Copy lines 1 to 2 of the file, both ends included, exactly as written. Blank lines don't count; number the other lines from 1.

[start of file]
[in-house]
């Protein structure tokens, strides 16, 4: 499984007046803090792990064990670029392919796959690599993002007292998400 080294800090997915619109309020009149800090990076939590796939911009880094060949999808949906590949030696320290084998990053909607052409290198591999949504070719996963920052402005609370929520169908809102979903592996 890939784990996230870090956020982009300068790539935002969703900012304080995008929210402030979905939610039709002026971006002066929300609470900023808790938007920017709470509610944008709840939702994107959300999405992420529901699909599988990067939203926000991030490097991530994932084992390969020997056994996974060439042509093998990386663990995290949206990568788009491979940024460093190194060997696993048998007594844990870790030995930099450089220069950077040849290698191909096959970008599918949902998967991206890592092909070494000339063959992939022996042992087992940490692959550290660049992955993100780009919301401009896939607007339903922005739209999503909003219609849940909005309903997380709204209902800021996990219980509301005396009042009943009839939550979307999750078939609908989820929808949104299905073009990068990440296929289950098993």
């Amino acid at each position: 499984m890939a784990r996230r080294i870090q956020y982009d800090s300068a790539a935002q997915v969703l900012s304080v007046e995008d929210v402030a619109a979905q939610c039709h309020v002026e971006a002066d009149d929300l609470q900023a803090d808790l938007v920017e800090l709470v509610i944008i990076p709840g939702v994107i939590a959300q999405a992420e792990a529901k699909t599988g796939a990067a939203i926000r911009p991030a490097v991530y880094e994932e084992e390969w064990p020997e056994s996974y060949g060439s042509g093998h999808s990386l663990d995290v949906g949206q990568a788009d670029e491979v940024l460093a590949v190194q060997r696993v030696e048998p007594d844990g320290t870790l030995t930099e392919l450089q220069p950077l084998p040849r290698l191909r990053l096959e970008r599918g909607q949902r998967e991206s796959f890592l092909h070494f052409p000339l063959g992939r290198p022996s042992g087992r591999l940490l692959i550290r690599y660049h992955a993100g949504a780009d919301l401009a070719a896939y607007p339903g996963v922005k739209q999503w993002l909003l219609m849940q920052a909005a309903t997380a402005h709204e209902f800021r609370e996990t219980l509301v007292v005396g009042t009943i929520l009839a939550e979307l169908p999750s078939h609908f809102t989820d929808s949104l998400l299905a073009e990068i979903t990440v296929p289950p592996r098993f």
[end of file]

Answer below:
[in-house]
């Protein structure tokens, strides 16, 4: 499984007046803090792990064990670029392919796959690599993002007292998400 080294800090997915619109309020009149800090990076939590796939911009880094060949999808949906590949030696320290084998990053909607052409290198591999949504070719996963920052402005609370929520169908809102979903592996 890939784990996230870090956020982009300068790539935002969703900012304080995008929210402030979905939610039709002026971006002066929300609470900023808790938007920017709470509610944008709840939702994107959300999405992420529901699909599988990067939203926000991030490097991530994932084992390969020997056994996974060439042509093998990386663990995290949206990568788009491979940024460093190194060997696993048998007594844990870790030995930099450089220069950077040849290698191909096959970008599918949902998967991206890592092909070494000339063959992939022996042992087992940490692959550290660049992955993100780009919301401009896939607007339903922005739209999503909003219609849940909005309903997380709204209902800021996990219980509301005396009042009943009839939550979307999750078939609908989820929808949104299905073009990068990440296929289950098993």